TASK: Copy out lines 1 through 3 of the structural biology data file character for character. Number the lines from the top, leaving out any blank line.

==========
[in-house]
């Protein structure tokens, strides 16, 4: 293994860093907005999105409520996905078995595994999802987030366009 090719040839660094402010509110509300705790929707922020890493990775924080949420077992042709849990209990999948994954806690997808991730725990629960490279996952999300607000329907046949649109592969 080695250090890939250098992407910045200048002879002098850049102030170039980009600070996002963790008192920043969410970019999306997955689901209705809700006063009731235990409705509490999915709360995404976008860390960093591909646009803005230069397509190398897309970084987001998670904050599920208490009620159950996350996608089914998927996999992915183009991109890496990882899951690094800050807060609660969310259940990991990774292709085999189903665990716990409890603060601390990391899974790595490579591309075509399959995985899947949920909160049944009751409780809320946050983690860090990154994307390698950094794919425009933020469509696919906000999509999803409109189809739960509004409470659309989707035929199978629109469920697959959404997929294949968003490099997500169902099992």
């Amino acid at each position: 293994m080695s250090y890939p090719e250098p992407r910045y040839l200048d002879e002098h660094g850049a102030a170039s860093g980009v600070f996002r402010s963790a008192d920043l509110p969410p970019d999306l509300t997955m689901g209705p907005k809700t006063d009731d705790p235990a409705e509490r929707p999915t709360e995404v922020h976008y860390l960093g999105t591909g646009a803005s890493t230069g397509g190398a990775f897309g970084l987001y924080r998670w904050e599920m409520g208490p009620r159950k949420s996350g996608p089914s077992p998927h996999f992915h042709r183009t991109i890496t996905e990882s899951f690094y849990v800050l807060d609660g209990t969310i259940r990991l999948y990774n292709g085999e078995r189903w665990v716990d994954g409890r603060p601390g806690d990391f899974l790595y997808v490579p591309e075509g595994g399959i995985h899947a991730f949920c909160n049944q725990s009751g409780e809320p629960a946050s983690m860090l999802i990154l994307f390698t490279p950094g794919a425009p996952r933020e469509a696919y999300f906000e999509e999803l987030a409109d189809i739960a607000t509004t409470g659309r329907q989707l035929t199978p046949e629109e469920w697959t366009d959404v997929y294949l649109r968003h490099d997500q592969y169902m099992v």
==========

[in-house]
């Protein structure tokens, strides 16, 4: 293994860093907005999105409520996905078995595994999802987030366009 090719040839660094402010509110509300705790929707922020890493990775924080949420077992042709849990209990999948994954806690997808991730725990629960490279996952999300607000329907046949649109592969 080695250090890939250098992407910045200048002879002098850049102030170039980009600070996002963790008192920043969410970019999306997955689901209705809700006063009731235990409705509490999915709360995404976008860390960093591909646009803005230069397509190398897309970084987001998670904050599920208490009620159950996350996608089914998927996999992915183009991109890496990882899951690094800050807060609660969310259940990991990774292709085999189903665990716990409890603060601390990391899974790595490579591309075509399959995985899947949920909160049944009751409780809320946050983690860090990154994307390698950094794919425009933020469509696919906000999509999803409109189809739960509004409470659309989707035929199978629109469920697959959404997929294949968003490099997500169902099992």
């Amino acid at each position: 293994m080695s250090y890939p090719e250098p992407r910045y040839l200048d002879e002098h660094g850049a102030a170039s860093g980009v600070f996002r402010s963790a008192d920043l509110p969410p970019d999306l509300t997955m689901g209705p907005k809700t006063d009731d705790p235990a409705e509490r929707p999915t709360e995404v922020h976008y860390l960093g999105t591909g646009a803005s890493t230069g397509g190398a990775f897309g970084l987001y924080r998670w904050e599920m409520g208490p009620r159950k949420s996350g996608p089914s077992p998927h996999f992915h042709r183009t991109i890496t996905e990882s899951f690094y849990v800050l807060d609660g209990t969310i259940r990991l999948y990774n292709g085999e078995r189903w665990v716990d994954g409890r603060p601390g806690d990391f899974l790595y997808v490579p591309e075509g595994g399959i995985h899947a991730f949920c909160n049944q725990s009751g409780e809320p629960a946050s983690m860090l999802i990154l994307f390698t490279p950094g794919a425009p996952r933020e469509a696919y999300f906000e999509e999803l987030a409109d189809i739960a607000t509004t409470g659309r329907q989707l035929t199978p046949e629109e469920w697959t366009d959404v997929y294949l649109r968003h490099d997500q592969y169902m099992v």